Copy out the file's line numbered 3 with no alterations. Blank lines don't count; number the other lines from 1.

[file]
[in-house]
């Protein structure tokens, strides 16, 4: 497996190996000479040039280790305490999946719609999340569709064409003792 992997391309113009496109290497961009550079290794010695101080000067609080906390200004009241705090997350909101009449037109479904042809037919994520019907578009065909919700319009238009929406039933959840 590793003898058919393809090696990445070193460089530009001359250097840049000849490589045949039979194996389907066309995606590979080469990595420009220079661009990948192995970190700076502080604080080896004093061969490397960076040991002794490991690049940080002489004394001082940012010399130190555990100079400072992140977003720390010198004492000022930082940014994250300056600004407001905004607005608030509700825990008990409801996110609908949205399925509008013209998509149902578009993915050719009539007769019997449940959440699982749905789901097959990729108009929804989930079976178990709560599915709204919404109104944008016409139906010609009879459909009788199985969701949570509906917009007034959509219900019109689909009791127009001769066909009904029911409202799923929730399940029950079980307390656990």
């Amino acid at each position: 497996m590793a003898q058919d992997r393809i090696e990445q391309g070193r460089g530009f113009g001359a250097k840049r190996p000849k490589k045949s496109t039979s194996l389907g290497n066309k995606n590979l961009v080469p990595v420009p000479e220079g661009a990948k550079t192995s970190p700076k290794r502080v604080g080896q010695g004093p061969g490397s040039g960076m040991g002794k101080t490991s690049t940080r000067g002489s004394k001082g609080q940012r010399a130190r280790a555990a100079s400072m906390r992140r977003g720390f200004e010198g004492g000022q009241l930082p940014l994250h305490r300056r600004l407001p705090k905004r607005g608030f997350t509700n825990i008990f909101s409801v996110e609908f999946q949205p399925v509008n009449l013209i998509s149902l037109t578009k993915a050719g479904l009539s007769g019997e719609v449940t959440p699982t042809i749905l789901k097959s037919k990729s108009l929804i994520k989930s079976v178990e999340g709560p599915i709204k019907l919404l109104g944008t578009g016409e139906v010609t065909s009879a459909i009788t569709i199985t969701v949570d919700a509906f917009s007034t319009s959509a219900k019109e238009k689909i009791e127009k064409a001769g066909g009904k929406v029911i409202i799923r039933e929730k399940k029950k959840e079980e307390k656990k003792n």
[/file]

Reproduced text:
């Amino acid at each position: 497996m590793a003898q058919d992997r393809i090696e990445q391309g070193r460089g530009f113009g001359a250097k840049r190996p000849k490589k045949s496109t039979s194996l389907g290497n066309k995606n590979l961009v080469p990595v420009p000479e220079g661009a990948k550079t192995s970190p700076k290794r502080v604080g080896q010695g004093p061969g490397s040039g960076m040991g002794k101080t490991s690049t940080r000067g002489s004394k001082g609080q940012r010399a130190r280790a555990a100079s400072m906390r992140r977003g720390f200004e010198g004492g000022q009241l930082p940014l994250h305490r300056r600004l407001p705090k905004r607005g608030f997350t509700n825990i008990f909101s409801v996110e609908f999946q949205p399925v509008n009449l013209i998509s149902l037109t578009k993915a050719g479904l009539s007769g019997e719609v449940t959440p699982t042809i749905l789901k097959s037919k990729s108009l929804i994520k989930s079976v178990e999340g709560p599915i709204k019907l919404l109104g944008t578009g016409e139906v010609t065909s009879a459909i009788t569709i199985t969701v949570d919700a509906f917009s007034t319009s959509a219900k019109e238009k689909i009791e127009k064409a001769g066909g009904k929406v029911i409202i799923r039933e929730k399940k029950k959840e079980e307390k656990k003792n």